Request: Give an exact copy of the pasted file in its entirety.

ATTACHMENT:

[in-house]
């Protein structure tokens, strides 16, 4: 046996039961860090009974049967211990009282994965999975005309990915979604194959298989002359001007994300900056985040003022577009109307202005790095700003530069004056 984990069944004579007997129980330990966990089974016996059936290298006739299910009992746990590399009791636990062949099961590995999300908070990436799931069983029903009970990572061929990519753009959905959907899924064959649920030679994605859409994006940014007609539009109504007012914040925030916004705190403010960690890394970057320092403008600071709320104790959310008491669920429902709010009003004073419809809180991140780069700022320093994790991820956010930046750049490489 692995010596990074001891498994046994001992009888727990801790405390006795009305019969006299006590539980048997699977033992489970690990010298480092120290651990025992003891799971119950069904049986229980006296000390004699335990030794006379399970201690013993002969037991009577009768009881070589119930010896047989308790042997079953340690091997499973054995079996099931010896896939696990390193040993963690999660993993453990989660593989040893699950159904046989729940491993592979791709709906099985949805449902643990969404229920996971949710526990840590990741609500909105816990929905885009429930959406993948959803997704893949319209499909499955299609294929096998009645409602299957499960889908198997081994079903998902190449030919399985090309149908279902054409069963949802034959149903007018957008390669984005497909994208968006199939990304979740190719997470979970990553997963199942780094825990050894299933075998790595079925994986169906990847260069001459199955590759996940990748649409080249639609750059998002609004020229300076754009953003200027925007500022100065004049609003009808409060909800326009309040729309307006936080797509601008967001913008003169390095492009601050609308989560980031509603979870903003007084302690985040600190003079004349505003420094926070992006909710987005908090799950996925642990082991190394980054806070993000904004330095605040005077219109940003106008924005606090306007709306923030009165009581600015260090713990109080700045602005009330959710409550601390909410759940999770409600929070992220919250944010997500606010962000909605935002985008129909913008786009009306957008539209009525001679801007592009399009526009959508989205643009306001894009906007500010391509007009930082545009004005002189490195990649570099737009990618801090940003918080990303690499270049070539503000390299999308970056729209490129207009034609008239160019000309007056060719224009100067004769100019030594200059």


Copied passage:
[in-house]
């Protein structure tokens, strides 16, 4: 046996039961860090009974049967211990009282994965999975005309990915979604194959298989002359001007994300900056985040003022577009109307202005790095700003530069004056 984990069944004579007997129980330990966990089974016996059936290298006739299910009992746990590399009791636990062949099961590995999300908070990436799931069983029903009970990572061929990519753009959905959907899924064959649920030679994605859409994006940014007609539009109504007012914040925030916004705190403010960690890394970057320092403008600071709320104790959310008491669920429902709010009003004073419809809180991140780069700022320093994790991820956010930046750049490489 692995010596990074001891498994046994001992009888727990801790405390006795009305019969006299006590539980048997699977033992489970690990010298480092120290651990025992003891799971119950069904049986229980006296000390004699335990030794006379399970201690013993002969037991009577009768009881070589119930010896047989308790042997079953340690091997499973054995079996099931010896896939696990390193040993963690999660993993453990989660593989040893699950159904046989729940491993592979791709709906099985949805449902643990969404229920996971949710526990840590990741609500909105816990929905885009429930959406993948959803997704893949319209499909499955299609294929096998009645409602299957499960889908198997081994079903998902190449030919399985090309149908279902054409069963949802034959149903007018957008390669984005497909994208968006199939990304979740190719997470979970990553997963199942780094825990050894299933075998790595079925994986169906990847260069001459199955590759996940990748649409080249639609750059998002609004020229300076754009953003200027925007500022100065004049609003009808409060909800326009309040729309307006936080797509601008967001913008003169390095492009601050609308989560980031509603979870903003007084302690985040600190003079004349505003420094926070992006909710987005908090799950996925642990082991190394980054806070993000904004330095605040005077219109940003106008924005606090306007709306923030009165009581600015260090713990109080700045602005009330959710409550601390909410759940999770409600929070992220919250944010997500606010962000909605935002985008129909913008786009009306957008539209009525001679801007592009399009526009959508989205643009306001894009906007500010391509007009930082545009004005002189490195990649570099737009990618801090940003918080990303690499270049070539503000390299999308970056729209490129207009034609008239160019000309007056060719224009100067004769100019030594200059």